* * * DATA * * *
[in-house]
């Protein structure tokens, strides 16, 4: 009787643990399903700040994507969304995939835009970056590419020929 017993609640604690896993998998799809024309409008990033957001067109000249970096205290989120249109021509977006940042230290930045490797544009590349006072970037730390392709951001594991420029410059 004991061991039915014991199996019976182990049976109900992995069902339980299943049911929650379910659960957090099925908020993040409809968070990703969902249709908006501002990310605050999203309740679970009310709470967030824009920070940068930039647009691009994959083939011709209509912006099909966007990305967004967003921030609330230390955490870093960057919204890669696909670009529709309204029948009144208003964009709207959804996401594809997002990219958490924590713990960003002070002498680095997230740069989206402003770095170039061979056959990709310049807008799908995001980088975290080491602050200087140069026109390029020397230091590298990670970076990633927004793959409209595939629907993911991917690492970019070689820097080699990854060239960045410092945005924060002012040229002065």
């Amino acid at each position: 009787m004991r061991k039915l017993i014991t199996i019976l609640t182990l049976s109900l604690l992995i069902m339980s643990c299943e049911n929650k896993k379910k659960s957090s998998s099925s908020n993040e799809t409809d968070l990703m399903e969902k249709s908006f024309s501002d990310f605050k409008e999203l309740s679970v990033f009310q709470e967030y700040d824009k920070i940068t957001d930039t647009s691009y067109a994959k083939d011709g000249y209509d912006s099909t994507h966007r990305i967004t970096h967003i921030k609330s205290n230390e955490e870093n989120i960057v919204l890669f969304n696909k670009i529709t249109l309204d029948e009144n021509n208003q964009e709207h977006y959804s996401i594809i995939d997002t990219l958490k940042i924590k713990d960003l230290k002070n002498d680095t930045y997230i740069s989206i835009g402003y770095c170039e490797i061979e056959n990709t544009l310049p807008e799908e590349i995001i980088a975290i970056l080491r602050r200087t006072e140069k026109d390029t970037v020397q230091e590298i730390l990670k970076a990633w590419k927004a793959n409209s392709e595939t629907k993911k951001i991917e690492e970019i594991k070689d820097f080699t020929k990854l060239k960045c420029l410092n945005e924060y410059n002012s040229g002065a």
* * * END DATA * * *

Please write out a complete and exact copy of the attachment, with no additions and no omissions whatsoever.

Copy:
[in-house]
């Protein structure tokens, strides 16, 4: 009787643990399903700040994507969304995939835009970056590419020929 017993609640604690896993998998799809024309409008990033957001067109000249970096205290989120249109021509977006940042230290930045490797544009590349006072970037730390392709951001594991420029410059 004991061991039915014991199996019976182990049976109900992995069902339980299943049911929650379910659960957090099925908020993040409809968070990703969902249709908006501002990310605050999203309740679970009310709470967030824009920070940068930039647009691009994959083939011709209509912006099909966007990305967004967003921030609330230390955490870093960057919204890669696909670009529709309204029948009144208003964009709207959804996401594809997002990219958490924590713990960003002070002498680095997230740069989206402003770095170039061979056959990709310049807008799908995001980088975290080491602050200087140069026109390029020397230091590298990670970076990633927004793959409209595939629907993911991917690492970019070689820097080699990854060239960045410092945005924060002012040229002065």
């Amino acid at each position: 009787m004991r061991k039915l017993i014991t199996i019976l609640t182990l049976s109900l604690l992995i069902m339980s643990c299943e049911n929650k896993k379910k659960s957090s998998s099925s908020n993040e799809t409809d968070l990703m399903e969902k249709s908006f024309s501002d990310f605050k409008e999203l309740s679970v990033f009310q709470e967030y700040d824009k920070i940068t957001d930039t647009s691009y067109a994959k083939d011709g000249y209509d912006s099909t994507h966007r990305i967004t970096h967003i921030k609330s205290n230390e955490e870093n989120i960057v919204l890669f969304n696909k670009i529709t249109l309204d029948e009144n021509n208003q964009e709207h977006y959804s996401i594809i995939d997002t990219l958490k940042i924590k713990d960003l230290k002070n002498d680095t930045y997230i740069s989206i835009g402003y770095c170039e490797i061979e056959n990709t544009l310049p807008e799908e590349i995001i980088a975290i970056l080491r602050r200087t006072e140069k026109d390029t970037v020397q230091e590298i730390l990670k970076a990633w590419k927004a793959n409209s392709e595939t629907k993911k951001i991917e690492e970019i594991k070689d820097f080699t020929k990854l060239k960045c420029l410092n945005e924060y410059n002012s040229g002065a």